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Jens Randel Nyengaard

Interactions between hyperglycemia and hypoxia: implications for diabetic retinopathy.

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  • Jens R Nyengaard
  • Yassuo Ido, Denmark
  • Charles Kilo, Denmark
  • Joseph R Williamson, Denmark
  • Stereological Research Laboratory
  • Institute of Clinical Medicine
  • The Department of Pathology - ÅKH
The primary aim of these experiments was to assess in vitro effects of hyperglycemia (30 mmol/l glucose) and hypoxia (Po(2) = 36 torr) of 2-h duration, separately and in combination, on cytosolic and mitochondrial free NADH (NADHc and NADHm, respectively) in retinas from normal rats. NADH is the major carrier of electrons and protons that fuel ATP synthesis and several metabolic pathways linked to diabetic complications. Hyperglycemia and hypoxia increase free NADHc by different mechanisms that are additive. Hyperglycemia increases transfer of electrons and protons from sorbitol to NAD(+)c, reducing it to NADHc, but does not increase NADHm. Hypoxia increases NADHm by inhibiting its oxidation. Electrons and protons accumulating in NADHm restrain transfer of electrons and protons from NADHc to NAD(+)m via the malate-aspartate electron shuttle. Hyperglycemia and hypoxia also increase glycolysis by different mechanisms that are additive, and hyperglycemia increases ATP levels in hypoxic and in aerobic retinas. The additive effects of hyperglycemia and hypoxia on accumulation of electrons and protons in a common pool of free NADHc confirm the test hypothesis and the potential of a combination of these two risk factors to accelerate the onset and progression of diabetic retinopathy (and other complications of diabetes) by augmenting metabolic pathways fueled by free NADHc.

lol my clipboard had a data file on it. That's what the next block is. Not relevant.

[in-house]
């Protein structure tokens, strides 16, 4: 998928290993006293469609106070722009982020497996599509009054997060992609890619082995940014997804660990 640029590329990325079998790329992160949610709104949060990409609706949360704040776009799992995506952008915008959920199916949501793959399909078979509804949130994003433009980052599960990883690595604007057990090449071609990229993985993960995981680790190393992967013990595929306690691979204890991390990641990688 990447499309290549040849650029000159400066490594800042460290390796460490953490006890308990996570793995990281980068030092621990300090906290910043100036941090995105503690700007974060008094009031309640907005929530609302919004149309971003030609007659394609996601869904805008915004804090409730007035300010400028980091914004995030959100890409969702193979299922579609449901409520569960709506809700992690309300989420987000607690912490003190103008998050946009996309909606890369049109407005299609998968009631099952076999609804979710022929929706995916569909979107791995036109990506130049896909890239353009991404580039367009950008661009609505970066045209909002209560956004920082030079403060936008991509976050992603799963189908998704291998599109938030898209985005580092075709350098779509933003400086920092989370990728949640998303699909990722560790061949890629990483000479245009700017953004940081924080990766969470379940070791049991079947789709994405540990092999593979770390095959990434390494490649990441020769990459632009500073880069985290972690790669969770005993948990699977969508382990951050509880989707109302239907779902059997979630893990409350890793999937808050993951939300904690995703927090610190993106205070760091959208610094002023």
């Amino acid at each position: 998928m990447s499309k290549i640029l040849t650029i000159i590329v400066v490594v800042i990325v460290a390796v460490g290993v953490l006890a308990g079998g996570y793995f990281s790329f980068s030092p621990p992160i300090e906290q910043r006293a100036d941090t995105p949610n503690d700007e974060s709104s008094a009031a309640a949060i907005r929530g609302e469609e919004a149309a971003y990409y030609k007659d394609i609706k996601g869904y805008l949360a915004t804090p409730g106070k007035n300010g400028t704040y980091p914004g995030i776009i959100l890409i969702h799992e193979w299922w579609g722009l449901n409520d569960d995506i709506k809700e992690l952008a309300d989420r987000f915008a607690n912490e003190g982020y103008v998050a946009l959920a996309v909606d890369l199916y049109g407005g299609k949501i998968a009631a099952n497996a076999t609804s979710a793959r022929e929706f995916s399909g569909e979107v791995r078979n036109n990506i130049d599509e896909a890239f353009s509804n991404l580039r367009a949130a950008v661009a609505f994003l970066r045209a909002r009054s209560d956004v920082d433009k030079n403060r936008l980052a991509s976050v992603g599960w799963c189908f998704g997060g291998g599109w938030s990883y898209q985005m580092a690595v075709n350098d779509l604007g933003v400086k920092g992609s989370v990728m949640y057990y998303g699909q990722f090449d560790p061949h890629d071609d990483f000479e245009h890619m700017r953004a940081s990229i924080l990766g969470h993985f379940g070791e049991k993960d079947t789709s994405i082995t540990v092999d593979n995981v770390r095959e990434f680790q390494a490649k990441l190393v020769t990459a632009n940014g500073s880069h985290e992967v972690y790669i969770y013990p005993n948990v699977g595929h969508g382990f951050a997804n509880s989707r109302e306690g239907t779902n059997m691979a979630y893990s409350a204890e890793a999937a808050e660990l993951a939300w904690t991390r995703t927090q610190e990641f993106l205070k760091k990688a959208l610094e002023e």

Original languageEnglish
Pages (from-to)2931-2938
Number of pages7
Publication statusPublished - 2004

    Research areas

  • Animals, Cell Hypoxia, Cornea, Diabetic Retinopathy, Glucose, Hyperglycemia, Lactic Acid, Male, Mitochondria, Models, Biological, NAD, Oxygen Consumption, Pyruvates, Rats, Rats, Sprague-Dawley, Retina

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